At some point in time a paradigm shift has to occur, whenever this happens it has to occur abruptly and not gradually. It is also important to note that the out-of- date paradigm cannot be called un-scientific, they are just superseded. Whenever a shift occurs it can only occur when there is an alternative paradigm that gives an explanation to the anomalies. Both the solving of the anomalies and the paradigm shift are preceded by a scientific revolution. The scientific revolution will end the period of abnormal science and will give a new insights and information to the current way of thinking.

However these insights cannot be called an improvement, there was only a shift in perspective on reality. Some anomalies might be solved (i. e. growth of knowledge) but that does not lead the scientist any closer to ‘the truth’. Because when we accept the view of Kuhn, we also have to accept that a truth is only true within a paradigm, and therefore there is no such thing as ‘a truth’ (which was a common believe prior to Kuhn, in particular logical positivism). When we compare the new paradigm with the old one, there will occur a phenomenon called incommensurability.

Basically this means that: ‘even though the terminology that is used is the same, the old concepts have an entire new relation to each other and hence to the world that is under investigation’ . This also means that the communication between scientists that are located within different paradigms is highly problematic, one can compare this as if they would speak different languages, and hence have difficulties with communicating. As was mentioned in the introduction, there has been some critique on Kuhn’s paradigm view.

Some of this criticism was withdrawn when Kuhn’s work became better understood. However, some critique proved to be well-founded, most of the criticism was concentrated on two areas. First, ‘it has been argued that Kuhn’s account of the development of science is not entirely accurate’ . Secondly,’critics have attacked Kuhn’s notion of incommensurability, arguing that either it does not exist or, if it does exist, it is not a significant problem’6. It is not within the scope of this essay to go into details of these points of criticism but it is important to note that there is criticism.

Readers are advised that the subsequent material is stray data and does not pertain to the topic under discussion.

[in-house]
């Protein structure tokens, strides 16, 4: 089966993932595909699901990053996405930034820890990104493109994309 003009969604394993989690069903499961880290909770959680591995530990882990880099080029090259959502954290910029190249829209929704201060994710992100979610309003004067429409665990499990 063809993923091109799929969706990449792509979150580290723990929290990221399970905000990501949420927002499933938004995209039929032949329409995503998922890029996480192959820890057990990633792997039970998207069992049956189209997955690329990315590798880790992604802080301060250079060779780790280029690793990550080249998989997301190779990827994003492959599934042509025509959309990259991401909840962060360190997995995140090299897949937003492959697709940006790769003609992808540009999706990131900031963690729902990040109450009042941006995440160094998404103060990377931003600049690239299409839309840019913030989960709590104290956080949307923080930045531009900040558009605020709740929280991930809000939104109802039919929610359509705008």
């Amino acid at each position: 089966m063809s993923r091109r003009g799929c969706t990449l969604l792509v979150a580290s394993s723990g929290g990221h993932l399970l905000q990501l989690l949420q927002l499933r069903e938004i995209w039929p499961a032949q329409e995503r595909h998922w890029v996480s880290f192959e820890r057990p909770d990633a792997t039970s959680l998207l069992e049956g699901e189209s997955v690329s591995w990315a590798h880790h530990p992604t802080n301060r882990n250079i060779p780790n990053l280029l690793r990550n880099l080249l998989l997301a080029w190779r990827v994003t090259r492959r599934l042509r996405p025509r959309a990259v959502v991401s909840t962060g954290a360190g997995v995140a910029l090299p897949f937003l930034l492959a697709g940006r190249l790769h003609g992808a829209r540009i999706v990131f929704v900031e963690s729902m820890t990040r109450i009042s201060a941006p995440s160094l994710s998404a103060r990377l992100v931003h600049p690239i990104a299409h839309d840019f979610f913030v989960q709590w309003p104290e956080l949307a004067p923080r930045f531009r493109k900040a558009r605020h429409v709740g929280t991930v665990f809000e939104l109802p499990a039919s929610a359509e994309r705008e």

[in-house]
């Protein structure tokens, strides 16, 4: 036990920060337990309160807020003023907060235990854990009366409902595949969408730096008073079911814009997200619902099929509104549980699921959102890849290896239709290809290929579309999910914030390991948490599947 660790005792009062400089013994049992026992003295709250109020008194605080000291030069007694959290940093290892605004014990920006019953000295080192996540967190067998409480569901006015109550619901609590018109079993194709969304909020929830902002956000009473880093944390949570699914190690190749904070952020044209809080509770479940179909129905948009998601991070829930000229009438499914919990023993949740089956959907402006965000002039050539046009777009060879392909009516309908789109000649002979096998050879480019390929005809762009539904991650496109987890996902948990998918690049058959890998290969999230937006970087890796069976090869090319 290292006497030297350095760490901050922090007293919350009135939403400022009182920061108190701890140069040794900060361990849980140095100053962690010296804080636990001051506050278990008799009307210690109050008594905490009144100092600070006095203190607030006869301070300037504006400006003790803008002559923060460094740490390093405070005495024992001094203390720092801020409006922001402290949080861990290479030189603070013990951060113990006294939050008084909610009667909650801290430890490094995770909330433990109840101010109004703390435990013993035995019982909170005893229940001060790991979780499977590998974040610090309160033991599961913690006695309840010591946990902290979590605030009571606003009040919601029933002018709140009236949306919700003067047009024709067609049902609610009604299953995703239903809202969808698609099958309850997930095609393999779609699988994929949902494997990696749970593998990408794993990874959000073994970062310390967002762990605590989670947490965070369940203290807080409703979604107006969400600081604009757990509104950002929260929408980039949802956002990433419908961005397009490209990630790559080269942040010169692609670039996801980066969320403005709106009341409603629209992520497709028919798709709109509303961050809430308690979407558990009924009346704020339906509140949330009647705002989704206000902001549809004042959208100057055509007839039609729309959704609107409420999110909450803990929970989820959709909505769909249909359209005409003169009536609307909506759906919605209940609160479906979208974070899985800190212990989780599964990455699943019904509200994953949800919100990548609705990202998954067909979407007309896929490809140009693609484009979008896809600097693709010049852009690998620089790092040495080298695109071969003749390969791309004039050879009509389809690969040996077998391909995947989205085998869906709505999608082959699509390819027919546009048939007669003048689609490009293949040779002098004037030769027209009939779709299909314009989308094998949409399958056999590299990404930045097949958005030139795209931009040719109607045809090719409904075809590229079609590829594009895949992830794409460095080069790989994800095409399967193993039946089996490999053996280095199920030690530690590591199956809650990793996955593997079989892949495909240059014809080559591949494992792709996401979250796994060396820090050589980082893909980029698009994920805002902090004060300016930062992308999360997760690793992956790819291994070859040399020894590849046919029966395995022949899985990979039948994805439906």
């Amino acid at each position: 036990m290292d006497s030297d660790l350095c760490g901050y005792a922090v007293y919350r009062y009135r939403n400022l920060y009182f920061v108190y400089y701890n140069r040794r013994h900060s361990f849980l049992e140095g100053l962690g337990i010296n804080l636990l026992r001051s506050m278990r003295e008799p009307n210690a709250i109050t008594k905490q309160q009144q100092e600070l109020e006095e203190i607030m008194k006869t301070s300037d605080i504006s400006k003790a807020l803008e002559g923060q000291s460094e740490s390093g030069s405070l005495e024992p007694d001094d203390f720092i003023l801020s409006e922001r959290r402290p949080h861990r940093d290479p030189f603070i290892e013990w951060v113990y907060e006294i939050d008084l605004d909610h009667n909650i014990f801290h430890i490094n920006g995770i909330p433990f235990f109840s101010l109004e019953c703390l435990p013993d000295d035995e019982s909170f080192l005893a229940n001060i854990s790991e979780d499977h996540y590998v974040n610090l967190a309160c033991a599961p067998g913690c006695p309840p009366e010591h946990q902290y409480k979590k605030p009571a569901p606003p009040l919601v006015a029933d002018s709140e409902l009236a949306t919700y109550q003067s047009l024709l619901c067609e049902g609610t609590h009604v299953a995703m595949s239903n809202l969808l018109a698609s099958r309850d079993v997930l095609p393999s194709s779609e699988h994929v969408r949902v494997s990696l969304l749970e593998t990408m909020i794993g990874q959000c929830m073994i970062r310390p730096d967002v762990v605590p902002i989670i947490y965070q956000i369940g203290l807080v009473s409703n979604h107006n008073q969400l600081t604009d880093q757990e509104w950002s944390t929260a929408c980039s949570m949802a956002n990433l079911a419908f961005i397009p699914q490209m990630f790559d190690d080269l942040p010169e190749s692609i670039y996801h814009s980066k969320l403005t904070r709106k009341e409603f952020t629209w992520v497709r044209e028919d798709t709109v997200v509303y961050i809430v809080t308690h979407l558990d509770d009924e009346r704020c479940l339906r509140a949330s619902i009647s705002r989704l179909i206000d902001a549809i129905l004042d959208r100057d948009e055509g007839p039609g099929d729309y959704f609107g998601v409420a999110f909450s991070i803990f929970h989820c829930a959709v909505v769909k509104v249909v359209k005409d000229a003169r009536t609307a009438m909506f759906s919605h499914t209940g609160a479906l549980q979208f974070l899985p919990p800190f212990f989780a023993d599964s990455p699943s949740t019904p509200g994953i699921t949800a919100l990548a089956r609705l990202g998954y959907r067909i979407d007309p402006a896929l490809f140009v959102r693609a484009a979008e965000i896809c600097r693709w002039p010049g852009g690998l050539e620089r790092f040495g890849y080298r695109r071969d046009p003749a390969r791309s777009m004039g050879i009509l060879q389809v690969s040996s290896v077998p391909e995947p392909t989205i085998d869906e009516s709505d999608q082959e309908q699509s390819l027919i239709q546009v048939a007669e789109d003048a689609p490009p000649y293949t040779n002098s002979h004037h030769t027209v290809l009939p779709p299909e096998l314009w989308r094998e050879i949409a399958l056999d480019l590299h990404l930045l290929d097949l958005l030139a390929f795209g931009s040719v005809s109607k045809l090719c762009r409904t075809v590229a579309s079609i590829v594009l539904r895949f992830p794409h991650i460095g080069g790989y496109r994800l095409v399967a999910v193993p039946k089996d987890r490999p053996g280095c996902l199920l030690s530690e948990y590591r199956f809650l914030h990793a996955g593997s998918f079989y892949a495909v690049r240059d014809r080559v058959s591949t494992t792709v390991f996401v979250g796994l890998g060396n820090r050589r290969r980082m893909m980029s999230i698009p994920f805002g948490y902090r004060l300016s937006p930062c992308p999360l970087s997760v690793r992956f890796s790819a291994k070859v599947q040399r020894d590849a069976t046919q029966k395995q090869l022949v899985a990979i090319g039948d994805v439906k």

However as was mentioned before, Kuhn’s scientific studies proved to be very valuable in spite of this criticism, and a huge stimulus for the scientific knowledge. In my opinion the paradigm shift theory is the best theory that has been discussed up to now. It applies a good solid theory that makes sense (see above) and avoids most point of critique that were addressed with previous theories. The idea of shifting paradigms in which we think we are right are logical, and whenever we look at the past we can see that the reason of other scientists in their paradigm matched with what we would expect with the current theory.

So with that being said, we can take a look to the question that was mentioned in the introduction. In my opinion Kuhn’s paradigm view fits International Business Administration (IBA) as a systematic study of the economic world to a great extent. When we look at the past studies of economics we can clearly see that researchers tried to find constants and certainties in economics in order to forecast future events and get a higher efficiency in what they are doing.

It is hard to tell what exactly IBA is because it is an encompasses many different subjects that all deal with different aspects that are in some way related to economics. However when we look at the main Paradigm shift, IBA, as part of economic world. Systematic. Fit?. To what extent does Kuhn’s view fit International Business Administration (IBA) as a systematic (geordend in een system gebracht). study of the economic world? ” Conclusion:

End your essay with a brief conclusion in which you summarize what you have discussed, the conclusions that followed, and possibly arguments for your own view of the matter, if you haven’t already done this in the main body. ? REFERENCE LIST Barnes, B. , 1982 , T. S. Kuhn and Social Science, London: Macmillan. Dooremalen, H. , Regt de H. , Schouten, H. , 2007 , Exploring humans – an introduction to the philosophy of the social sciences, Amsterdam: Boom. Stanford Encyclopedia of Philosophy, Library of Congress Catalog Data: ISSN 1095-5054, Stanford University, Stanford, CA 94305 (http://plato. stanford. edu/) ~